A joint meeting of Joseph Evan Davis 907, Children of the Confederacy (Greenville) and Bonnie Blue Flag Chapter 789 Children of the Confederacy (Anderson), was held on Sunday afternoon, Oct. 16, 2016, on the beautiful front piazza of the historic Woodburn Plantation. This lovely home had been recommended by Dr. Tim Drake of Belton and Michael Barnes of Honea Path. The two men are both descendants of the Pinckney family from two brothers of Charles Pinckney and have worked with the CofC and UDC Chapters for several years. The Children were accompanied by several members of the Robert E. Lee 146 UDC Chapter in Anderson, the Winnie Davis 442 UDC Chapter in Greenville, and members from the SCV.
The four-story plantation house was built around 1830 by Charles Cotesworth Pinckney (1789-1865), a Charleston planter who was the son of Gen. Thomas Pinckney and Elizabeth Motte. Mr. Pinckney served as a Lt. Governor of SC. Pinckney. He and his wife Phoebe Caroline Elliott Pinckney (1791-1864) lived for a number of years in the home with their children Charles Cotesworth Pinckney, Caroline Pinckney, Thomas Pinckney and Mary Elliott Pinckney. The Pinckney family built the plantation house during the time that Pendleton became immensely popular as a summer refuge for Charlestonians who wanted relief from the hot and humid weather of the Low Country. The home enlarged in 1850 and was sold later to Rev. John B. Adger, who expanded it with large double front piazza porches. The farm was in the Adger family (including Smythes) for fifty years. There are two sets of stairs leading from ground level to the first floor. These lead through French doors to the parlor and to the drawing room.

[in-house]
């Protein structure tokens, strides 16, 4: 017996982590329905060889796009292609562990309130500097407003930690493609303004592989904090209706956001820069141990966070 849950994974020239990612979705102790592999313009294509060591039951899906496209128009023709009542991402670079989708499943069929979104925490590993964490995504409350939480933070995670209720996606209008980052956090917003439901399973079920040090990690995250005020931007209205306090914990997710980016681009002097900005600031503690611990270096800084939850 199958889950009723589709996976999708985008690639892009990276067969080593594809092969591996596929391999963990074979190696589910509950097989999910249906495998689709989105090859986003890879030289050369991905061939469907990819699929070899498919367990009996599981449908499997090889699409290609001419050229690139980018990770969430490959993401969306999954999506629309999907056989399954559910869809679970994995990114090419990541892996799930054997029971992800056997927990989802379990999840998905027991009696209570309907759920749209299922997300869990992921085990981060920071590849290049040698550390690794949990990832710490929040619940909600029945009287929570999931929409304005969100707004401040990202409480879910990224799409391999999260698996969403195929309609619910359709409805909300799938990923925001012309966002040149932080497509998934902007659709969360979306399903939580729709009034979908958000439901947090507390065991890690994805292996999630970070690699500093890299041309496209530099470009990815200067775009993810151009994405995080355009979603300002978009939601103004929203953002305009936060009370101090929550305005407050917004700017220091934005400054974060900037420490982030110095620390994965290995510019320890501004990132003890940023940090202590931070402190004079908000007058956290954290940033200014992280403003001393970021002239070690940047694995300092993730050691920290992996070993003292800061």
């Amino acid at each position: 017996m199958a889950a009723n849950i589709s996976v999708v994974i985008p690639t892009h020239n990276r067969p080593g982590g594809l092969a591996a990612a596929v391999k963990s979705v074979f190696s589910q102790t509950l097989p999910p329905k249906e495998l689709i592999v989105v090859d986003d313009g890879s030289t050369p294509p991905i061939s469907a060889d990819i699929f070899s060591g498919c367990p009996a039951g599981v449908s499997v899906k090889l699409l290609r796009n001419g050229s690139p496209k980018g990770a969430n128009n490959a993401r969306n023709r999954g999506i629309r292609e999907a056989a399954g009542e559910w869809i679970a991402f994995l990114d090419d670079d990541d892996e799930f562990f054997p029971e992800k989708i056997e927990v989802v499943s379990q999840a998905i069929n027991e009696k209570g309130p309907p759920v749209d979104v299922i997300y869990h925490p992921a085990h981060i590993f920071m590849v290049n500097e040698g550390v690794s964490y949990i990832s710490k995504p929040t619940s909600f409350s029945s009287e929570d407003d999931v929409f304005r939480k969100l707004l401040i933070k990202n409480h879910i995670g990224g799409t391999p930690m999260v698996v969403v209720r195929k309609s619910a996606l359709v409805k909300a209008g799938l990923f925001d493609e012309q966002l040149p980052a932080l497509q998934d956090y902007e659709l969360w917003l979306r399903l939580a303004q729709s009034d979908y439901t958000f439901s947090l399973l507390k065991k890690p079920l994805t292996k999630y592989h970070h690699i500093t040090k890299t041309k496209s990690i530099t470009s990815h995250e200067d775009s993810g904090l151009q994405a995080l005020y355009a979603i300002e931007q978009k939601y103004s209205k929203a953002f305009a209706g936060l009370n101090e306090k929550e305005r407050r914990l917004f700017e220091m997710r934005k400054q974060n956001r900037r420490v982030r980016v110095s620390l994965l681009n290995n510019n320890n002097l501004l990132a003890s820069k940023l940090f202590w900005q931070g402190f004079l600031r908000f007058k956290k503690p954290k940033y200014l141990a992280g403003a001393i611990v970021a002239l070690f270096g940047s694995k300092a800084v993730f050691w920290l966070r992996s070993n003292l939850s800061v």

Some second floor windows have hinged panels below to allow access to the veranda. The home is now part of the Pendleton Historical Foundation, providing a walk through history. Trained docents give the descriptions and history of the many artifacts in each room of the house. Additional features added in the past few years include a Victorian carriage house which houses Thomas Green Clemson’s travelling coach. Mr. Clemson was a Confederate official and father of a Confederate soldier, who donated the property surrounding the John C. Calhoun/Thomas Clemson home to the state of South Carolina for a college of agriculture. That small Clemson Agricultural College expanded to the giant Clemson University, an internationally recognized center of learning and innovation. On the Woodburn site also is an 1810 log cabin and cookhouse as well as a reproduction of a slave-tenant cabin.
The certificate of membership was presented to our newest and youngest member. Blake Williams was born on September 1st of this year. His Grandmother, Karen Kenyon had the honor to present the certificate to Blake and his mother, Brooke.